Choosing names for characters in a novel - Pauline Rowson explains how she does it in her crime novels

One thing about writing a series (Inspector Andy Horton crime novels) is that some of the character names are already set, i.e. Inspector Horton, Sergeant Cantelli, Superintendent Uckfield. Then there is DI Dennings, DCI Lorraine Bliss and others, so no need to think up new names for them. But every novel has a new crime and a new set of characters and coming up with names for them can often be quite tricky as can be remembering which names I've already used as well as the minor characters in my police procedurals, their rank and department.

When seeking inspiration for first names I turn to my little book of baby's names or more often look up web sites of baby's names. I also keep an ear out for any unusual or interesting names when meeting people and will jot these down. Working on the latest Inspector Andy Horton marine mystery (Footsteps on the Shore) I was stuck for a name for one particular character. He had several before I trawled through the A-Z and hit on Ashley. Yes, he was definitely an Ashley.

The other danger is over using a name. For some reason I seem to have a penchant for the name Eric, and when I did a search through previous novels I discovered that I’d used it before for different characters, albeit minor ones. So no more Erics.

As to surnames, I let my finger do the choosing and tend to pick these out of an atlas or street map. Then I see if it fits with the first name and the character. And the more novels I write the more I am in danger of repeating names, (it's easy to forget what you have already used) so I’m building a database in order to double check this. And a database of police officers used in my novels their rank, name, brief description and their department.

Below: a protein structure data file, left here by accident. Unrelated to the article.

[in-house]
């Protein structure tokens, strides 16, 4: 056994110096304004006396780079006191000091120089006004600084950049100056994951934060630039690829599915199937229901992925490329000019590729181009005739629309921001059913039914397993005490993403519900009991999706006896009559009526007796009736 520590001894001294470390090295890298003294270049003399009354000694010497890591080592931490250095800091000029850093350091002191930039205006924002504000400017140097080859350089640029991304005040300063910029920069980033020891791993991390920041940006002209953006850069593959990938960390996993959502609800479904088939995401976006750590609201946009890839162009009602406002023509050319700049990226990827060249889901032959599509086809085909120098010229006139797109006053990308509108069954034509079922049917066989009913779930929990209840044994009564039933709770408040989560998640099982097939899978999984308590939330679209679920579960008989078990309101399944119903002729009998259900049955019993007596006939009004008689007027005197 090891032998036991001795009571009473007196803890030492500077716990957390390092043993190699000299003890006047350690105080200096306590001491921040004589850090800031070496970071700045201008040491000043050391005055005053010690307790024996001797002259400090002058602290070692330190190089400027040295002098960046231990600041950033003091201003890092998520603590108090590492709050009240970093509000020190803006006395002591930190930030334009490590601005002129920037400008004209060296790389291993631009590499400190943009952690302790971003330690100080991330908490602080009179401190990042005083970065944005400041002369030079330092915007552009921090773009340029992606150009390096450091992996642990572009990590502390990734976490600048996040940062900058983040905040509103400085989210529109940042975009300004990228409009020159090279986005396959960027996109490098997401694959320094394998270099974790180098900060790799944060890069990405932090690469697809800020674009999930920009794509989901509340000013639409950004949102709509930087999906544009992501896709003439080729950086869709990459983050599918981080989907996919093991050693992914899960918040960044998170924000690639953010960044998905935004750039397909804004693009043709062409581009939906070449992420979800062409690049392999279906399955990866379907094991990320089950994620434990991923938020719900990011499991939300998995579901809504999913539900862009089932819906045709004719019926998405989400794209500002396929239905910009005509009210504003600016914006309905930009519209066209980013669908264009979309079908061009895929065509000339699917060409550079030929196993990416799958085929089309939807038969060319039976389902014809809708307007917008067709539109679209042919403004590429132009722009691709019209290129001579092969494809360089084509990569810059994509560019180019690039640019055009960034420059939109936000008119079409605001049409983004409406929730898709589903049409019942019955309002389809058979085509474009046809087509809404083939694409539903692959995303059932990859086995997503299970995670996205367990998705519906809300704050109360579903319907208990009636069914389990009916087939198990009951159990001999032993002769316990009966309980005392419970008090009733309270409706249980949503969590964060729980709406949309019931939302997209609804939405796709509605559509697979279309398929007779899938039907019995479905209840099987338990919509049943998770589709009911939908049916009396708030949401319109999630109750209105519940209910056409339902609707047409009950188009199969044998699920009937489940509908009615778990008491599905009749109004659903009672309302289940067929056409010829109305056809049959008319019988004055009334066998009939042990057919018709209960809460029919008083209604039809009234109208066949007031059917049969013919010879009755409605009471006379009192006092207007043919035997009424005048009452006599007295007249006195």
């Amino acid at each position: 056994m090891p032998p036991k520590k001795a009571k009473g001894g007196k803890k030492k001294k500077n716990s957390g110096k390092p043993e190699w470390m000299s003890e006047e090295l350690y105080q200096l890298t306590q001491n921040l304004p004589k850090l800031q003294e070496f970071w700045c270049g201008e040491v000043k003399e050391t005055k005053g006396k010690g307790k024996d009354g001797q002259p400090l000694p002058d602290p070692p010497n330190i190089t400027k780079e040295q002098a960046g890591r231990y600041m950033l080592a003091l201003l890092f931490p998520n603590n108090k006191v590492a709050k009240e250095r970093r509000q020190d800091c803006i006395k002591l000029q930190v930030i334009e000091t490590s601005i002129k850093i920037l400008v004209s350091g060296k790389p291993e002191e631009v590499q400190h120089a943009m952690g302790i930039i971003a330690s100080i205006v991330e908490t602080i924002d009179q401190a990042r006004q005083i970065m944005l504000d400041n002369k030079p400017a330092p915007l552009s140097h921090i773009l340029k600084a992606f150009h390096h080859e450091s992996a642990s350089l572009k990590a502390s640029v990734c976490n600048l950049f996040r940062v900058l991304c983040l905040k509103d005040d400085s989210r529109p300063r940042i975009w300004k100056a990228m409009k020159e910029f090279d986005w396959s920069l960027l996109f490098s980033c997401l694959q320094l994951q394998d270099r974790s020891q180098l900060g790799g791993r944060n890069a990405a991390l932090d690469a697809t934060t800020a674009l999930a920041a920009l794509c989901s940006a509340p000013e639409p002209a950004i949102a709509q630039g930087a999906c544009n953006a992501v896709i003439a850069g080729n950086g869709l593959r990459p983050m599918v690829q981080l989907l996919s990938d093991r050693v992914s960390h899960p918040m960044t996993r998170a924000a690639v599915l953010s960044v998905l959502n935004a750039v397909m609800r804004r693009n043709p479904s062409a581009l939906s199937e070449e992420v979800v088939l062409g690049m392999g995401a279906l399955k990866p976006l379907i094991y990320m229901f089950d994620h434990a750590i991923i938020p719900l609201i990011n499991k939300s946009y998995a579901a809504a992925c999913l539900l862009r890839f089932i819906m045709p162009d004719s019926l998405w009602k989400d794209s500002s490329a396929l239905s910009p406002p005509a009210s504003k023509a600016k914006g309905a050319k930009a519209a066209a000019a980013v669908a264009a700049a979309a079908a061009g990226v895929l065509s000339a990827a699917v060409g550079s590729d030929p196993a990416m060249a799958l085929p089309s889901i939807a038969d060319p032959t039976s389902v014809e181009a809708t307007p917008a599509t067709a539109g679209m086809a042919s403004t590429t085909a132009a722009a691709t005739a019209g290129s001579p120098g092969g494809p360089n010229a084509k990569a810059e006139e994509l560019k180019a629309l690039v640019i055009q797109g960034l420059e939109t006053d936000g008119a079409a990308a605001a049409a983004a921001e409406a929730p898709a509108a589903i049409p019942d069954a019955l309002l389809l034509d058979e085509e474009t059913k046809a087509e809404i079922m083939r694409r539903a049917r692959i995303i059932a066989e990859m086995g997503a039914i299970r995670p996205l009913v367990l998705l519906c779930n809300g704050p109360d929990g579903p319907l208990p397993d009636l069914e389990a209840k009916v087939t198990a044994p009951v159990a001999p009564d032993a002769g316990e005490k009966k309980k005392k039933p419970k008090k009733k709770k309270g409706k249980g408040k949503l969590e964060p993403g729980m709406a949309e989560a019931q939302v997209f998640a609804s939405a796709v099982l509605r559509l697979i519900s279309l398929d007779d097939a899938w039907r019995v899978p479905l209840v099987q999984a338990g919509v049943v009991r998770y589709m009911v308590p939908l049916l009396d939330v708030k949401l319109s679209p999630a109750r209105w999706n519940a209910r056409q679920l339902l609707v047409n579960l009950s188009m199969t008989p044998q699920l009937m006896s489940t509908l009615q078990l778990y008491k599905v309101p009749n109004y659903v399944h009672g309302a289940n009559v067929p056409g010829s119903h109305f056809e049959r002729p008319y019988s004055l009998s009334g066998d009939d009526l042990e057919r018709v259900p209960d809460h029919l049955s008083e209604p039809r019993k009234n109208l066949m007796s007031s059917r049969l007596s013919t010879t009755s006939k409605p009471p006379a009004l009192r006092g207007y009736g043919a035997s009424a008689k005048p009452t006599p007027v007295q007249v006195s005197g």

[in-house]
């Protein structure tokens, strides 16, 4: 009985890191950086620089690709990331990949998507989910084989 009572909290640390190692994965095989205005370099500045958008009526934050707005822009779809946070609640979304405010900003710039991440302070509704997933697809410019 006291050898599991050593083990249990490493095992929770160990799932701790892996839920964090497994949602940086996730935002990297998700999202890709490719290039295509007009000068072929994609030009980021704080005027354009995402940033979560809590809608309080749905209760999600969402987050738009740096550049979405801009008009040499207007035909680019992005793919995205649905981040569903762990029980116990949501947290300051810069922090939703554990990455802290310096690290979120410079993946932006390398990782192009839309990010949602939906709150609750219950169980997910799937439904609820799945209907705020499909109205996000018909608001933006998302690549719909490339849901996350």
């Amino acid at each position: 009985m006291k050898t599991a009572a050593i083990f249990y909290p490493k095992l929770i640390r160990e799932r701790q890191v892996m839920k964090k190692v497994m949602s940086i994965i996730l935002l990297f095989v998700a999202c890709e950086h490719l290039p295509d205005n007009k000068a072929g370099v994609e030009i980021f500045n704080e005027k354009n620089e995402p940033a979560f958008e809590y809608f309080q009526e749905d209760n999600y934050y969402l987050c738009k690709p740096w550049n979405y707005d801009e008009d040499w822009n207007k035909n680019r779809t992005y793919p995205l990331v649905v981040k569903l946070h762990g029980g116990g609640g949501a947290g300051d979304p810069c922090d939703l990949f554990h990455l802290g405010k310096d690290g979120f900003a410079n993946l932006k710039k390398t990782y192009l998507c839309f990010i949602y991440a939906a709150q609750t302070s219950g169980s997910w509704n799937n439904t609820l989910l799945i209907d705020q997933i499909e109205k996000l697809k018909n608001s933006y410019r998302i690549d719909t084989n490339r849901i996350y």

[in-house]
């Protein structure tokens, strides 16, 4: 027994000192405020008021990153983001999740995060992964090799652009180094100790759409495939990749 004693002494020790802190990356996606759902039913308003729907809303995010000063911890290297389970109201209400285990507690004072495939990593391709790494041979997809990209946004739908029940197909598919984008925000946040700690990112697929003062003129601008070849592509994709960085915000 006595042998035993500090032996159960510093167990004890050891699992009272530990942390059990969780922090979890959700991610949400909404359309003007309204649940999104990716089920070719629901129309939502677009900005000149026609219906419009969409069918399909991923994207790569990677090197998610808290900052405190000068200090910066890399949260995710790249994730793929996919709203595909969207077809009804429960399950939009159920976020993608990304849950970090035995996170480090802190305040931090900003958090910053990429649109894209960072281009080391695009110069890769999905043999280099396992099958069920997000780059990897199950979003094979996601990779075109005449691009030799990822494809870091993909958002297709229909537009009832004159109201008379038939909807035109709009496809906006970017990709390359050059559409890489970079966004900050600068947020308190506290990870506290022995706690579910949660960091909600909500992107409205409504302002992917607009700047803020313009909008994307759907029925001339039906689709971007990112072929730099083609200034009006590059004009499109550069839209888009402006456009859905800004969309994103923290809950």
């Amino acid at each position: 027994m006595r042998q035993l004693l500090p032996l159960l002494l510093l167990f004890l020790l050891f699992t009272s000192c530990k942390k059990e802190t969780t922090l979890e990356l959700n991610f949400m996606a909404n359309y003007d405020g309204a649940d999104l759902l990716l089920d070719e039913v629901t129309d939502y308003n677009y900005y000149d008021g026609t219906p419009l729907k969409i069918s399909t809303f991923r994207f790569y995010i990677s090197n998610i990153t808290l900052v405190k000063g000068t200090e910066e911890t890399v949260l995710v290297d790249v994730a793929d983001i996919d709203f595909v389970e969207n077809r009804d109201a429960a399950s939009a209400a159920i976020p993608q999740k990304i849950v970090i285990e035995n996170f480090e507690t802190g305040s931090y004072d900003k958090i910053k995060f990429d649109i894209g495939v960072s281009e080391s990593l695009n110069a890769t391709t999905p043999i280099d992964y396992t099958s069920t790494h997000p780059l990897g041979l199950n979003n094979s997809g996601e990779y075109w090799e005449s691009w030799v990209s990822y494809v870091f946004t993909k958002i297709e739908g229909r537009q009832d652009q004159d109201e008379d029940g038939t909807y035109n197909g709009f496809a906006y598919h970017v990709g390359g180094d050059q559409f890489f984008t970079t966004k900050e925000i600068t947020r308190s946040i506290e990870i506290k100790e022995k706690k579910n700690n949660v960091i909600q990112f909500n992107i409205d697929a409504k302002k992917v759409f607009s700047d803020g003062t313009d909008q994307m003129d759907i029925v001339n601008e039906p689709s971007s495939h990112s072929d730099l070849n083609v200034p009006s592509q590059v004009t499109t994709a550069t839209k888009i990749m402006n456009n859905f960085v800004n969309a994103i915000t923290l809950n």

Readers also tell me that some novelists have too many characters surnames all beginning with the same letter and they find this very confusing. Now I scrutinise my work to check that not everyone has a surname beginning with the letter ‘C’. Not sure why I gravitate towards ‘C’ but I do. And my sister couldn’t get through Dan Brown’s The Da Vinci Code because she couldn’t pronounce the names, and not being able to pronounce them meant she couldn’t identify and believe in the characters. You might think that strange, but having raised the point at several talks, I’ve found many other readers echoing this sentiment. So it’s careful with the foreign names for me.

And what about the name of my main character Inspector Andy Horton, where did that come from? I've no idea. It just sprang to mind. It was only recently however that I was contacted by his namesake in the Hampshire Police Force. A polite e mail asked me whether he had inspired the name and/or the character. I replied saying that if he was indeed tall, blonde, fit and handsome then maybe? He replied saying he was tall, fit, dark and his wife thought him handsome. I was somewhat relieved to find the real Inspector Horton had a sense of humour, had recently been promoted and spelt his name Houghton.

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Comment by I. J. Parker on July 13, 2010 at 5:39am
I don't suppose too many readers would know about a merkin. It raises some interesting questions, though.
Comment by Jon Loomis on July 13, 2010 at 5:08am
I have lots of fun playing with names. I take a Dickensian approach, and often go for names that fit the character in some fairly concrete (or ironic) way. So, in HIGH SEASON, the cross-dressing TV preacher whose body is found--in drag--on a public beach is named Reverend Ron Merkin. A merkin is a Victorian pubic wig, of course, worn mostly by wealthy women whose body hair had fallen out as a result of the practice of treating syphilis with potent doses of mercury. And so on.
Comment by I. J. Parker on July 13, 2010 at 4:43am
Not much help when your books are set in Japan.

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